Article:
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Duval: (904) 423-0010 St. Johns: (904) 342-8300 Clay: (904) 375-8100 Flagler: (386) 446-9966 Cath Lab: (904) 312-9810

Category Archives: In the News

New Palm Coast Office Address

First Coast Heart and Vascular New Palm Coast OfficeNew Palm Coast Office Address

We are pleased to announce that effective November 1, 2017, our Palm Coast office has moved to bigger quarters. We have moved across the parking lot. Our new office address is 14 Office Park Drive, Suite 1, Palm Coast, FL 32137.  Our phone number is still 386-446-9966.

Welcome Dr. Christopher Edwards

Welcome Dr. Christopher Edwards

First Coast Heart & Vascular Center is pleased to announce that Cardiologist, Christopher Edwards, DO, FACC has joined the practice. Prior to joining First Coast Heart, Dr. Edwards practiced in South Florida.

He is board certified in Internal Medicine, Cardiology and Endovascular Medicine. Dr. Edwards has a special interest in peripheral arterial disease and venous disease.

Dr. Edwards will be seeing patients in our Palm Coast and St. Augustine offices.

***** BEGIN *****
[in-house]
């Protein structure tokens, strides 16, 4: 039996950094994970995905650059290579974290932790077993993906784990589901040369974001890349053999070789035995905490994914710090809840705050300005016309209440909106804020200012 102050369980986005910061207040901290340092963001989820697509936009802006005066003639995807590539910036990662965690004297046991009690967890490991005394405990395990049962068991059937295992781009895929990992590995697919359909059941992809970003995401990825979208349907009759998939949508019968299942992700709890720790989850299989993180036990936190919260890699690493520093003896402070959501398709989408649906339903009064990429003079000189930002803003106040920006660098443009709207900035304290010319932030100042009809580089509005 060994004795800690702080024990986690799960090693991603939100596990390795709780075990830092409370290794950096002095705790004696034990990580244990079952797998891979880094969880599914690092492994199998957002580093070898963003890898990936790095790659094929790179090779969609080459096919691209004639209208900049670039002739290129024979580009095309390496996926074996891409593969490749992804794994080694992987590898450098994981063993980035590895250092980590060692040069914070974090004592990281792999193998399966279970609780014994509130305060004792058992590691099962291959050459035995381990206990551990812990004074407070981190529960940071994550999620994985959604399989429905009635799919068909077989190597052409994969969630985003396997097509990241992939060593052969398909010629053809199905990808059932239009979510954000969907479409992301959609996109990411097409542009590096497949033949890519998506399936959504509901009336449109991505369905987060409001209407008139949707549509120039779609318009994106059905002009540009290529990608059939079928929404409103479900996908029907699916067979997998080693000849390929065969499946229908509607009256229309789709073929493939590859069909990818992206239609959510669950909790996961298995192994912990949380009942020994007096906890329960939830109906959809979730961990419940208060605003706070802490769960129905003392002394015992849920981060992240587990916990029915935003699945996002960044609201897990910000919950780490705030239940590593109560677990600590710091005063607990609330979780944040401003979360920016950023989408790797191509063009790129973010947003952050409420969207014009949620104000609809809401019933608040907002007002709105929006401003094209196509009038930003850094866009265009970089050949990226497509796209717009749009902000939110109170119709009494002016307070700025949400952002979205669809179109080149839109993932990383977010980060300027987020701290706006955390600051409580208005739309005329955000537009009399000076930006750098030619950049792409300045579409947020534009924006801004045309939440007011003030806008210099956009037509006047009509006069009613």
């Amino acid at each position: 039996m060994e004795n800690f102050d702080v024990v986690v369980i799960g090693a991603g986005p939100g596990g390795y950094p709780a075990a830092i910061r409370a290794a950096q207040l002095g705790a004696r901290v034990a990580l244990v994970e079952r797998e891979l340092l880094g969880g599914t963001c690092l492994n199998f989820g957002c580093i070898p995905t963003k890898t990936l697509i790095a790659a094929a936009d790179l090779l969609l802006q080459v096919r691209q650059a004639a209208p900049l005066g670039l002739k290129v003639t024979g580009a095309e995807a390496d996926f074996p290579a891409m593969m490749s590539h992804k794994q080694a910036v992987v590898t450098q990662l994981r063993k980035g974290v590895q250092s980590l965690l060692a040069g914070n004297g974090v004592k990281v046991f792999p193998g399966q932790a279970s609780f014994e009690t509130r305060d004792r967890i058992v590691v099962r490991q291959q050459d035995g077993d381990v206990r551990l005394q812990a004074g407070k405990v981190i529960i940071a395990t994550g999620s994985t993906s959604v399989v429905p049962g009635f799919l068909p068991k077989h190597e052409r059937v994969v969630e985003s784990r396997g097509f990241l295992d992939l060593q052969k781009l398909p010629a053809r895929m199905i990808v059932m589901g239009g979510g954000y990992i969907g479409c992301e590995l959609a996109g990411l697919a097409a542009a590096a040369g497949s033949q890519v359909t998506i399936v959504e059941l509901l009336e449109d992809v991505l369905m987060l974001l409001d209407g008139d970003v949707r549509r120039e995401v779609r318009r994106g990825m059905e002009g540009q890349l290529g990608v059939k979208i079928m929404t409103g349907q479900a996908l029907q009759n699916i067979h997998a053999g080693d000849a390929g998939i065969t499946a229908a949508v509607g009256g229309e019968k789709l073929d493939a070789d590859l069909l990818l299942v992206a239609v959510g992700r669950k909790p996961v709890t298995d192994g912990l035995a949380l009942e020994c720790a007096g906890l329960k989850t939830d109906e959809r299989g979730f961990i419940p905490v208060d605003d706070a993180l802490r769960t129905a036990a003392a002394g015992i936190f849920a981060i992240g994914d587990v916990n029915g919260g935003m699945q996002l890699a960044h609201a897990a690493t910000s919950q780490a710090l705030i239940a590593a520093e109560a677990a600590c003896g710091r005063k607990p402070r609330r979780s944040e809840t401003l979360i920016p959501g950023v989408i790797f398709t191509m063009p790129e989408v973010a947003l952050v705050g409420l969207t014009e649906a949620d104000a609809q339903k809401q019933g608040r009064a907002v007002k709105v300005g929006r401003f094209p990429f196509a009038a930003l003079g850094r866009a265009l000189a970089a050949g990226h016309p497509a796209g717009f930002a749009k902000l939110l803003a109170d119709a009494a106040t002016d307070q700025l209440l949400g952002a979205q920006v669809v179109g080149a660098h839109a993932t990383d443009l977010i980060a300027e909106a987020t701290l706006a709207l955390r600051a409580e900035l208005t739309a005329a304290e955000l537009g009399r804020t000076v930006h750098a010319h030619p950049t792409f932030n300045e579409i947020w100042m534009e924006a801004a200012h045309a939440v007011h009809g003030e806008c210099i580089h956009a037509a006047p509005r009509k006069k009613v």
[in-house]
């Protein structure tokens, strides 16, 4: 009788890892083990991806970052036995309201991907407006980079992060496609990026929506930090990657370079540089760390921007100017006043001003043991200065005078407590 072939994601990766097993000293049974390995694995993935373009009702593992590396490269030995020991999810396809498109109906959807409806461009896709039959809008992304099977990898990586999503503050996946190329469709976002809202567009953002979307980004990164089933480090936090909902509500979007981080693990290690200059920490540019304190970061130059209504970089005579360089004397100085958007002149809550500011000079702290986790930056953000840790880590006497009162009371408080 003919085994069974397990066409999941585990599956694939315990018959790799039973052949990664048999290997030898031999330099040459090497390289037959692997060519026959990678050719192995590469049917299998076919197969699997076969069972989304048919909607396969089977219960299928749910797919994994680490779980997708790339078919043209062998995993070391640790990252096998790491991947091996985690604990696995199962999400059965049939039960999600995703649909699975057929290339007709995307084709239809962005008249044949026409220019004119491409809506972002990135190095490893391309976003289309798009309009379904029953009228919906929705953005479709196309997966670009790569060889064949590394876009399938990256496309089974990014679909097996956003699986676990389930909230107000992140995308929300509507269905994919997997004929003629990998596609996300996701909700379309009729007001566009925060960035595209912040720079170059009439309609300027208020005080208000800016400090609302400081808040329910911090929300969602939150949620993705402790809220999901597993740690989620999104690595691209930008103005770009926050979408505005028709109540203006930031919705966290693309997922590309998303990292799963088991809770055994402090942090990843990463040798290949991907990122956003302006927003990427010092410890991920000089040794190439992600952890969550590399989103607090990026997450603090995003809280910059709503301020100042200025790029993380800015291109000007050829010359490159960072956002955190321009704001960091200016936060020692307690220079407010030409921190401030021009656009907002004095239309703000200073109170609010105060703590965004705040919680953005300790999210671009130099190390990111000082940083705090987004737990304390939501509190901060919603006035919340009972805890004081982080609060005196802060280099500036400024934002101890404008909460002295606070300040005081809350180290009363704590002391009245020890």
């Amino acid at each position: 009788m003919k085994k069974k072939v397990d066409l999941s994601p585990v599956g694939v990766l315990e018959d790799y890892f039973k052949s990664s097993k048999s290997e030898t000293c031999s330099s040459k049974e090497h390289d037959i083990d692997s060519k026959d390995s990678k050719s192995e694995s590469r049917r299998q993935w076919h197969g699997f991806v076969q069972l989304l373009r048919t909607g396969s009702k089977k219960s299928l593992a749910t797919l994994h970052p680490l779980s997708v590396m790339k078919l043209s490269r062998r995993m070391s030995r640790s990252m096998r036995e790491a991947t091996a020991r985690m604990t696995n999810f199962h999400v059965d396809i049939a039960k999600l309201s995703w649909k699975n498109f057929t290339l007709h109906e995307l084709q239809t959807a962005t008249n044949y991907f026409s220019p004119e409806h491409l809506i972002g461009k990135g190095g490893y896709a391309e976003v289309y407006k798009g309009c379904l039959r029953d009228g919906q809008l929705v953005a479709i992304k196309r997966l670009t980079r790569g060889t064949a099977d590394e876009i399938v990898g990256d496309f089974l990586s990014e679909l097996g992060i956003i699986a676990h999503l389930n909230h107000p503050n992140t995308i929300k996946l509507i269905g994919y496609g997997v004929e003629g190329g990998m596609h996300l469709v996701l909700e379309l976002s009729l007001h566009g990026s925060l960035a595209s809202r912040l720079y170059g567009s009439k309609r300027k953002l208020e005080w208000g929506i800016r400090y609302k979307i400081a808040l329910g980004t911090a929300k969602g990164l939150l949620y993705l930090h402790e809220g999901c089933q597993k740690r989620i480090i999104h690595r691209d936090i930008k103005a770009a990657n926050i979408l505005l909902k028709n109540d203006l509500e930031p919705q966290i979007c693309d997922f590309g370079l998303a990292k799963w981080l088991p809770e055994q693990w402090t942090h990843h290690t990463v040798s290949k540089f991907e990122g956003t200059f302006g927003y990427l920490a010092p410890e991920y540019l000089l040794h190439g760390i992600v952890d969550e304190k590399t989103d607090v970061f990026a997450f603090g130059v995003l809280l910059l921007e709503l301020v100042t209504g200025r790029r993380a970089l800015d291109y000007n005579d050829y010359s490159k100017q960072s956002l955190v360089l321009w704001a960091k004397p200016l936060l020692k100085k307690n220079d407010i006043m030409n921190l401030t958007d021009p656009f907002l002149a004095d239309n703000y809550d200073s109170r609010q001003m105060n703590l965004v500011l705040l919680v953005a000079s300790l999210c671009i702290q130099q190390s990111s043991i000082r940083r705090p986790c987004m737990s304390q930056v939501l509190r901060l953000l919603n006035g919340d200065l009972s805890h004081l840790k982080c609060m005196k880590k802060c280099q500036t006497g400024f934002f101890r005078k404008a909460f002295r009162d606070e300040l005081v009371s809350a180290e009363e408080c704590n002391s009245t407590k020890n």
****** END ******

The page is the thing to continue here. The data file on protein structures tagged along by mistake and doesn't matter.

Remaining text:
Dr. Neil Sanghvi Discusses Sudden Cardiac Arrest on CBS

Recently Dr. Neil Sanghvi discussed Sudden Cardiac Arrest on the local CBS station here in Jacksonville, FL. He discussed SCA and new techniques that can help patients live with this condition.

Sudden Cardiac Arrest (SCA) is a sudden and unanticipated pulseless condition attributed to termination of cardiac mechanical activity. It is frequently caused by ventricular fibrillation, an abnormality in the heart’s electrical system. When SCA strikes, the blood stops flowing to the brain, the heart, and the rest of the body, and the person suddenly passes out. In reality, this person is clinically dead and will remain so unless someone helps immediately.

A Heart Attack and Sudden Cardiac Arrest are not the same thing. A heart attack occurs when part of the heart’s blood supply is decreased or blocked, causing the heart muscle to become injured or die. A heart attack can be described as a “plumbing problem” in the heart. The heart attack victim is awake and may complain about one or more of the signs and symptoms of heart attack. In contrast, the SCA victim is not awake and needs immediate help in order to possibly survive.

A newer option called a subcutaneous defibrillator (S-ICD) offers the same protection but without touching the heart. Instead, it’s implanted just underneath the skin on the left side of the chest next to the rib cage. The device monitor your heart rhythm 24 hours a day.

The S-ICD may be a good option for people who have an active lifestyle. Because it has few or no upper-body and athletic restrictions, choosing the S-ICD means you should be able to continue doing the things you love to do.

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